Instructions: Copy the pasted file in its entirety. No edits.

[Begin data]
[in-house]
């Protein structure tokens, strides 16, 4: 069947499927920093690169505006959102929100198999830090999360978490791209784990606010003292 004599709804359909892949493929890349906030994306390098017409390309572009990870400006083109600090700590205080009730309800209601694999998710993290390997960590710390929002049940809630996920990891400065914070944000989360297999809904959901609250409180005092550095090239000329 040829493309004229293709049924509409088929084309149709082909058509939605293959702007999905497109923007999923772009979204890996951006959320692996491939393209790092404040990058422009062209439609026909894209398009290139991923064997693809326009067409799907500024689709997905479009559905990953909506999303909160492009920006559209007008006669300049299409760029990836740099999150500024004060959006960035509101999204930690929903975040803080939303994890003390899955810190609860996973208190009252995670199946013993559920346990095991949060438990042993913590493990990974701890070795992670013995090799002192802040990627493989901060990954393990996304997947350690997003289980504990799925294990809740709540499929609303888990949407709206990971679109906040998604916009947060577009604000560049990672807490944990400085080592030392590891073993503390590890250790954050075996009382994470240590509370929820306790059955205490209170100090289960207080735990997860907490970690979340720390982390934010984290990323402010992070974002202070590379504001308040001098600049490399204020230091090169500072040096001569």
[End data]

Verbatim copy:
[in-house]
């Protein structure tokens, strides 16, 4: 069947499927920093690169505006959102929100198999830090999360978490791209784990606010003292 004599709804359909892949493929890349906030994306390098017409390309572009990870400006083109600090700590205080009730309800209601694999998710993290390997960590710390929002049940809630996920990891400065914070944000989360297999809904959901609250409180005092550095090239000329 040829493309004229293709049924509409088929084309149709082909058509939605293959702007999905497109923007999923772009979204890996951006959320692996491939393209790092404040990058422009062209439609026909894209398009290139991923064997693809326009067409799907500024689709997905479009559905990953909506999303909160492009920006559209007008006669300049299409760029990836740099999150500024004060959006960035509101999204930690929903975040803080939303994890003390899955810190609860996973208190009252995670199946013993559920346990095991949060438990042993913590493990990974701890070795992670013995090799002192802040990627493989901060990954393990996304997947350690997003289980504990799925294990809740709540499929609303888990949407709206990971679109906040998604916009947060577009604000560049990672807490944990400085080592030392590891073993503390590890250790954050075996009382994470240590509370929820306790059955205490209170100090289960207080735990997860907490970690979340720390982390934010984290990323402010992070974002202070590379504001308040001098600049490399204020230091090169500072040096001569």